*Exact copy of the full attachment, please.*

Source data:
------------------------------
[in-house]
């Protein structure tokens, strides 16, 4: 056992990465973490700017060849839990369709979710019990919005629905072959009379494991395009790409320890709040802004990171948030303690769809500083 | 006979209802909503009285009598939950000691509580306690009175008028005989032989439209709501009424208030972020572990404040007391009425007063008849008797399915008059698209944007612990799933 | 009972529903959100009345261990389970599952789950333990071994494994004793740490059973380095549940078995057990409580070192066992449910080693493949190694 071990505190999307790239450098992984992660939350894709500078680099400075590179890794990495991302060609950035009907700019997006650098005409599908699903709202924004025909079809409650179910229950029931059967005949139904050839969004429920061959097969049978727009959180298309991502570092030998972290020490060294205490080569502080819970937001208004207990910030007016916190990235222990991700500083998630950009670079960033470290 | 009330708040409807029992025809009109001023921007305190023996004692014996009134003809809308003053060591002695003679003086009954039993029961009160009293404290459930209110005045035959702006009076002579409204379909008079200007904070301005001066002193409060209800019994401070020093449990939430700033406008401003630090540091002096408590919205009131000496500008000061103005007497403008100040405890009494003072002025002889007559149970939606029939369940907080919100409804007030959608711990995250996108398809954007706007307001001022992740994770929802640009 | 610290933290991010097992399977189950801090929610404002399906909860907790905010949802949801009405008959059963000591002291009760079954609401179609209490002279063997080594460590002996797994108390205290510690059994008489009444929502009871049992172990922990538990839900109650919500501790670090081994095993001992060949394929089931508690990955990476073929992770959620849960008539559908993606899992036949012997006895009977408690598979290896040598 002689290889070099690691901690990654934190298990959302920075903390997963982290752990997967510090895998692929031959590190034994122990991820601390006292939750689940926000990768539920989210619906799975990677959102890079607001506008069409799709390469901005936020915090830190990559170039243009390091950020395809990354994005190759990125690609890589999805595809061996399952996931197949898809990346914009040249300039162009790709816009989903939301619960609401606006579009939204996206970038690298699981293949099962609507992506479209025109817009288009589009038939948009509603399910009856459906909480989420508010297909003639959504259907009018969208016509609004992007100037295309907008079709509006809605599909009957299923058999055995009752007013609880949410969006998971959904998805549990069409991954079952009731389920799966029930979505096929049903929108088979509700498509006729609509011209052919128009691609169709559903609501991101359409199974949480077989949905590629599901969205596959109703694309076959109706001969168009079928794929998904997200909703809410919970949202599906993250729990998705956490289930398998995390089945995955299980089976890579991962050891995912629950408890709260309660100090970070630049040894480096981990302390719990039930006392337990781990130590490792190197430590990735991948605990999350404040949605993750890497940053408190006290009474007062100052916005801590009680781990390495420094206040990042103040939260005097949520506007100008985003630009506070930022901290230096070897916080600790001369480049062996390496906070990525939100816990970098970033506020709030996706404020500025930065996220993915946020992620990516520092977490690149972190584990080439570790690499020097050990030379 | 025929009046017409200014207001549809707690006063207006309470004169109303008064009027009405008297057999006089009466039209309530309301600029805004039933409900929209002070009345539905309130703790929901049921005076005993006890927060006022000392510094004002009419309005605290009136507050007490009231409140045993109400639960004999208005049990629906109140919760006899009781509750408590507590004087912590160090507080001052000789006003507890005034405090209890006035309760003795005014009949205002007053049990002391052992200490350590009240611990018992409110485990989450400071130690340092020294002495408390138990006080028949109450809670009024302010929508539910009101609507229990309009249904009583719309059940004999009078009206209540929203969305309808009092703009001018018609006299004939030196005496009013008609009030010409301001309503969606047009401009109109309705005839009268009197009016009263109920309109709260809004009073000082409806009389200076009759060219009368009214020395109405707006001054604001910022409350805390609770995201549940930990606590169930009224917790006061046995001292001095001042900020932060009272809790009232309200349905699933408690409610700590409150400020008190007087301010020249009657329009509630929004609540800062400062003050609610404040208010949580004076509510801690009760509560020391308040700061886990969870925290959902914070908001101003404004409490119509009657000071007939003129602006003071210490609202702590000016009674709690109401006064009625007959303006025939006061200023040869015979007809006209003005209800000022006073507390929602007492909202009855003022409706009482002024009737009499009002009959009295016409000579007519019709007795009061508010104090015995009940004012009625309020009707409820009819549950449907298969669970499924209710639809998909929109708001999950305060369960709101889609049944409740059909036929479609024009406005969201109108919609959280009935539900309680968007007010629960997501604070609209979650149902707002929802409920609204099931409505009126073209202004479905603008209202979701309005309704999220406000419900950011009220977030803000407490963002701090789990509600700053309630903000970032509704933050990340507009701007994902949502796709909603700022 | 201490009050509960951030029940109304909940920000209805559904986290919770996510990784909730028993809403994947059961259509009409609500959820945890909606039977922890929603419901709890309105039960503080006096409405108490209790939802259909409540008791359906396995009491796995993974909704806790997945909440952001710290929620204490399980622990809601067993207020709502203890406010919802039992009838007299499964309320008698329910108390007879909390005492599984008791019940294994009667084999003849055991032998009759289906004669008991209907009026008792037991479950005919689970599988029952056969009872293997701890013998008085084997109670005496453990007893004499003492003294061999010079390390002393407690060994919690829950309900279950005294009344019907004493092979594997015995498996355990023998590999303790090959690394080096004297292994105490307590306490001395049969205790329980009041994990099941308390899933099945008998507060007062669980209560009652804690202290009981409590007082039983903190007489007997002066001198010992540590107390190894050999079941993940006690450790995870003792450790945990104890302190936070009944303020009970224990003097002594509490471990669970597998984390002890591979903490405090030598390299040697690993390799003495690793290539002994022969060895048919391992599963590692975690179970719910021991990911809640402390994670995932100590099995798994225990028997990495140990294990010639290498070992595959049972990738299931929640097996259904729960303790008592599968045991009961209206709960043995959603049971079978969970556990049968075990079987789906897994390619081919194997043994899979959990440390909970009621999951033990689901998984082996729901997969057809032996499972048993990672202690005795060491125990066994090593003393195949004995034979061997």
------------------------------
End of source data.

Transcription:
[in-house]
């Protein structure tokens, strides 16, 4: 056992990465973490700017060849839990369709979710019990919005629905072959009379494991395009790409320890709040802004990171948030303690769809500083 | 006979209802909503009285009598939950000691509580306690009175008028005989032989439209709501009424208030972020572990404040007391009425007063008849008797399915008059698209944007612990799933 | 009972529903959100009345261990389970599952789950333990071994494994004793740490059973380095549940078995057990409580070192066992449910080693493949190694 071990505190999307790239450098992984992660939350894709500078680099400075590179890794990495991302060609950035009907700019997006650098005409599908699903709202924004025909079809409650179910229950029931059967005949139904050839969004429920061959097969049978727009959180298309991502570092030998972290020490060294205490080569502080819970937001208004207990910030007016916190990235222990991700500083998630950009670079960033470290 | 009330708040409807029992025809009109001023921007305190023996004692014996009134003809809308003053060591002695003679003086009954039993029961009160009293404290459930209110005045035959702006009076002579409204379909008079200007904070301005001066002193409060209800019994401070020093449990939430700033406008401003630090540091002096408590919205009131000496500008000061103005007497403008100040405890009494003072002025002889007559149970939606029939369940907080919100409804007030959608711990995250996108398809954007706007307001001022992740994770929802640009 | 610290933290991010097992399977189950801090929610404002399906909860907790905010949802949801009405008959059963000591002291009760079954609401179609209490002279063997080594460590002996797994108390205290510690059994008489009444929502009871049992172990922990538990839900109650919500501790670090081994095993001992060949394929089931508690990955990476073929992770959620849960008539559908993606899992036949012997006895009977408690598979290896040598 002689290889070099690691901690990654934190298990959302920075903390997963982290752990997967510090895998692929031959590190034994122990991820601390006292939750689940926000990768539920989210619906799975990677959102890079607001506008069409799709390469901005936020915090830190990559170039243009390091950020395809990354994005190759990125690609890589999805595809061996399952996931197949898809990346914009040249300039162009790709816009989903939301619960609401606006579009939204996206970038690298699981293949099962609507992506479209025109817009288009589009038939948009509603399910009856459906909480989420508010297909003639959504259907009018969208016509609004992007100037295309907008079709509006809605599909009957299923058999055995009752007013609880949410969006998971959904998805549990069409991954079952009731389920799966029930979505096929049903929108088979509700498509006729609509011209052919128009691609169709559903609501991101359409199974949480077989949905590629599901969205596959109703694309076959109706001969168009079928794929998904997200909703809410919970949202599906993250729990998705956490289930398998995390089945995955299980089976890579991962050891995912629950408890709260309660100090970070630049040894480096981990302390719990039930006392337990781990130590490792190197430590990735991948605990999350404040949605993750890497940053408190006290009474007062100052916005801590009680781990390495420094206040990042103040939260005097949520506007100008985003630009506070930022901290230096070897916080600790001369480049062996390496906070990525939100816990970098970033506020709030996706404020500025930065996220993915946020992620990516520092977490690149972190584990080439570790690499020097050990030379 | 025929009046017409200014207001549809707690006063207006309470004169109303008064009027009405008297057999006089009466039209309530309301600029805004039933409900929209002070009345539905309130703790929901049921005076005993006890927060006022000392510094004002009419309005605290009136507050007490009231409140045993109400639960004999208005049990629906109140919760006899009781509750408590507590004087912590160090507080001052000789006003507890005034405090209890006035309760003795005014009949205002007053049990002391052992200490350590009240611990018992409110485990989450400071130690340092020294002495408390138990006080028949109450809670009024302010929508539910009101609507229990309009249904009583719309059940004999009078009206209540929203969305309808009092703009001018018609006299004939030196005496009013008609009030010409301001309503969606047009401009109109309705005839009268009197009016009263109920309109709260809004009073000082409806009389200076009759060219009368009214020395109405707006001054604001910022409350805390609770995201549940930990606590169930009224917790006061046995001292001095001042900020932060009272809790009232309200349905699933408690409610700590409150400020008190007087301010020249009657329009509630929004609540800062400062003050609610404040208010949580004076509510801690009760509560020391308040700061886990969870925290959902914070908001101003404004409490119509009657000071007939003129602006003071210490609202702590000016009674709690109401006064009625007959303006025939006061200023040869015979007809006209003005209800000022006073507390929602007492909202009855003022409706009482002024009737009499009002009959009295016409000579007519019709007795009061508010104090015995009940004012009625309020009707409820009819549950449907298969669970499924209710639809998909929109708001999950305060369960709101889609049944409740059909036929479609024009406005969201109108919609959280009935539900309680968007007010629960997501604070609209979650149902707002929802409920609204099931409505009126073209202004479905603008209202979701309005309704999220406000419900950011009220977030803000407490963002701090789990509600700053309630903000970032509704933050990340507009701007994902949502796709909603700022 | 201490009050509960951030029940109304909940920000209805559904986290919770996510990784909730028993809403994947059961259509009409609500959820945890909606039977922890929603419901709890309105039960503080006096409405108490209790939802259909409540008791359906396995009491796995993974909704806790997945909440952001710290929620204490399980622990809601067993207020709502203890406010919802039992009838007299499964309320008698329910108390007879909390005492599984008791019940294994009667084999003849055991032998009759289906004669008991209907009026008792037991479950005919689970599988029952056969009872293997701890013998008085084997109670005496453990007893004499003492003294061999010079390390002393407690060994919690829950309900279950005294009344019907004493092979594997015995498996355990023998590999303790090959690394080096004297292994105490307590306490001395049969205790329980009041994990099941308390899933099945008998507060007062669980209560009652804690202290009981409590007082039983903190007489007997002066001198010992540590107390190894050999079941993940006690450790995870003792450790945990104890302190936070009944303020009970224990003097002594509490471990669970597998984390002890591979903490405090030598390299040697690993390799003495690793290539002994022969060895048919391992599963590692975690179970719910021991990911809640402390994670995932100590099995798994225990028997990495140990294990010639290498070992595959049972990738299931929640097996259904729960303790008592599968045991009961209206709960043995959603049971079978969970556990049968075990079987789906897994390619081919194997043994899979959990440390909970009621999951033990689901998984082996729901997969057809032996499972048993990672202690005795060491125990066994090593003393195949004995034979061997």